Tofacitinib in Alopecia Areata
What is AA?
Alopecia Areata (AA) is one of the most prevalent autoimmune conditions in the US, with a prevalence of about two percent. AA is characterized as an autoimmune attack on the hair follicles, resulting in non-scarring bald patches as these hair follicles are killed. As these bald patches spread they can cover the entire scalp (alopecia totalis) and may even result in total body hair loss (alopecia universalis). Immune cell infiltration found in these lesions helps support the fact that AA is likely caused by immune dysfunction. In addition, the genetic abnormalities found in AA are similar to other autoimmune diseases such as type 1 diabetes and rheumatoid arthritis. Unfortunately, there are no therapies currently that can be used to effectively curb and reverse the hair loss seen in AA.
What is Tofacitinib?
Tofacitinib is classified as an anti-rheumatic agent that is normally prescribed for autoimmune conditions such as rheumatoid arthritis, ulcerative colitis, and psoriatic arthritis. It functions through inhibition of the JAK-STAT pathway which is made up of several pro-inflammatory paths and results in increased inflammation. There have been four different JAKs discovered at this point (JAK1/2/3 and TYK2) and variations in their function can be associated with increased or decreased total immune system function. Through inhibition of JAK1, JAK2, and JAK3, Tofacitinib reduces inflammation and the overactivity of the immune system seen in AA. Tofacitinib is currently available commercially as 5 mg, 10 mg, and 11 mg tablets under the brand name Xeljanz®.
Tofacitinib Study Results:
There have been several case reports involving the use of oral tofacitinib to treat AA in patients with relatively positive results.
In one case, a patient presenting with alopecia universalis and plaque psoriasis was treated successfully and regained complete hair growth. In a retrospective study done performed in 2017 with 65 potential responders to therapy, 77% attained a clinical response (including 58% who saw at least 50% hair regrowth).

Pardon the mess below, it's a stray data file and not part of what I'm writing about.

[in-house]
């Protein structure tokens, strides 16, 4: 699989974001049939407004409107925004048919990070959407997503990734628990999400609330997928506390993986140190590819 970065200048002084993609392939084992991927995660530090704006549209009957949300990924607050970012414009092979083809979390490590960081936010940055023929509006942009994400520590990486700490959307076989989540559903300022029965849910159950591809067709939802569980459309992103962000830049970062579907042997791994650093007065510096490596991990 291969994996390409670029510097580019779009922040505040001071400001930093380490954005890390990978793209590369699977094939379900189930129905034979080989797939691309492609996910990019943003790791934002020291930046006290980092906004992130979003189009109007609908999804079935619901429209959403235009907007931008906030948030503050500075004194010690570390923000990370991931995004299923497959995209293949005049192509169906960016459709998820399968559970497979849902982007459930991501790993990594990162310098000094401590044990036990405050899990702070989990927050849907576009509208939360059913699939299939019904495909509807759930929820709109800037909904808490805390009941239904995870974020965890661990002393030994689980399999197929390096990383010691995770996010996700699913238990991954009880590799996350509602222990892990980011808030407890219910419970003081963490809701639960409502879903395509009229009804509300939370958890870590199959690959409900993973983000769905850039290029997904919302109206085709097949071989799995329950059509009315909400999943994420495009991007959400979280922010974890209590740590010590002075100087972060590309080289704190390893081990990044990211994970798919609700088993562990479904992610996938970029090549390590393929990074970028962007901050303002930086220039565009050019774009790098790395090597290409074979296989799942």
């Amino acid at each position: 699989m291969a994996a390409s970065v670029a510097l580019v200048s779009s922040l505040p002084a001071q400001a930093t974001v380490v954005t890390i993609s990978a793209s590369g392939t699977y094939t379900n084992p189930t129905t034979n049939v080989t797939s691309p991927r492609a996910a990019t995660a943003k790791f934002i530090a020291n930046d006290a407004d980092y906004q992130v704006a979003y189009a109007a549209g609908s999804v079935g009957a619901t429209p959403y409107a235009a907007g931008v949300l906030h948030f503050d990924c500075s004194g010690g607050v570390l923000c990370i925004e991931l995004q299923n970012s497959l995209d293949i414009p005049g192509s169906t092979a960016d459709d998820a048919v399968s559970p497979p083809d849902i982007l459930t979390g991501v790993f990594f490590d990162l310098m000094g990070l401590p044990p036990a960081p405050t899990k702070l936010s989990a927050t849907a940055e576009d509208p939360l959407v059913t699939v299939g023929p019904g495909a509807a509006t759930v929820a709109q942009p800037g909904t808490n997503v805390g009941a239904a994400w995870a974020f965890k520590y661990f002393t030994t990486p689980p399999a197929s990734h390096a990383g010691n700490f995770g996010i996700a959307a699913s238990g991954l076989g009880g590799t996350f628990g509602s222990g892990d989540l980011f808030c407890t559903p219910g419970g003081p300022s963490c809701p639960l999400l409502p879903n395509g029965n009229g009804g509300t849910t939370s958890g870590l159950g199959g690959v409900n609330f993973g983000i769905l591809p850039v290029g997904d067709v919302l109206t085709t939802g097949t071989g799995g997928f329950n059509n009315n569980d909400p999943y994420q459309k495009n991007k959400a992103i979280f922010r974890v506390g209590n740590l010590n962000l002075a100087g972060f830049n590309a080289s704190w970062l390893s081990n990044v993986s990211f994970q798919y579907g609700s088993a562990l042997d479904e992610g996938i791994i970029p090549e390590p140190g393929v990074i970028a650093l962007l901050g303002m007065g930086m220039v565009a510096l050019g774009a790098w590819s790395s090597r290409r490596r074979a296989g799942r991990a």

What Are The Adverse Effects?
As a drug that lowers the effective function of the immune system to combat autoimmune disorders, there are some concerns with taking tofacitinib oral tablets. Some of the adverse effects seen when taking tofacitinib include increased risk of infections (bacterial, fungal, and viral) as well as malignancies. Hypercholesterolemia (high cholesterol), thrombocytopenia (low platelet count), and neutropenia (low immune cell count), headache, and diarrhea have also been noted. There have also been questions about the effect of tofacitinib on fertility, so it may be best to avoid its use in pregnant patients as of now. However, it is important to note that these adverse effects only apply to the oral tablet form of tofacitinib.
Tofacitinib Topical Formulations
There are topical tofacitinib formulations (such as topical 2% tofacitinib lotion) that are currently being tested for use in AA. The advantage of this would be a localized effect of the drug, thereby avoiding the negative systemic side effects seen from taking tofacitinib orally. There have few studies that have been performed using topical tofacitinib in patients with AA. These topical tofacitinib formulations (lotions, creams, and ointments) can only be compounded for patients by a compounding pharmacy.
In conclusion: Tofacitinib is a JAK-STAT kinase inhibitor indicated by the FDA for treatment of rheumatoid arthritis, ulcerative colitis, and psoriatic arthritis. However, there have been several studies testing the utility of tofacitinib both orally and topically for alopecia areata as well. Tofacitinib is available commercially as 5 mg, 10 mg, and 11 mg tablets under the brand name Xeljanz®. If used, topical tofacitinib products would need to be compounded into a lotion, cream, or ointment by a compounding pharmacy.
- Craiglow, B.G., and King, B.A. Killing two birds with one stone: oral tofacitinib reverses alopecia universalis in a patient with plaque psoriasis. J Invest Dermatol. 2014;134:2988–2990
- Craiglow, Brittany G. Topical tofacitinib solution for the treatment of alopecia areata affecting eyelashes. JAAD Case Reports. 2018;4(10):988 - 989.
- Liu, Lucy Y. et al. Tofacitinib 2% ointment, a topical Janus kinase inhibitor, for the treatment of alopecia areata: A pilot study of 10 patients. J Am Acad Dermatol. 2018;78(2):403 - 404
- Liu, L.Y., Craiglow, B.G., Dai, F., and King, B.A. Tofacitinib for the treatment of severe alopecia areata and variants: a study of 90 patients. J Am Acad Dermatol. 2017;76: 22–28
- Tofacitinib [monograph]. In: Lexicomp Online [online database]. Hudson, OH: LexiComp (accessed 2019 Jun 9).
- Wang, Eddy H.C. et al. JAK Inhibitors for Treatment of Alopecia Areata J Invest Dermatol. 2018;138(9):1911 – 1916.
- Figure 1 image from https://en.wikipedia.org/wiki/Tofacitinib
- Figure 2 image from https://www.belgraviacentre.com/blog/new-trial-explores-topical-tofacitinib-as-alopecia-areata-treatment/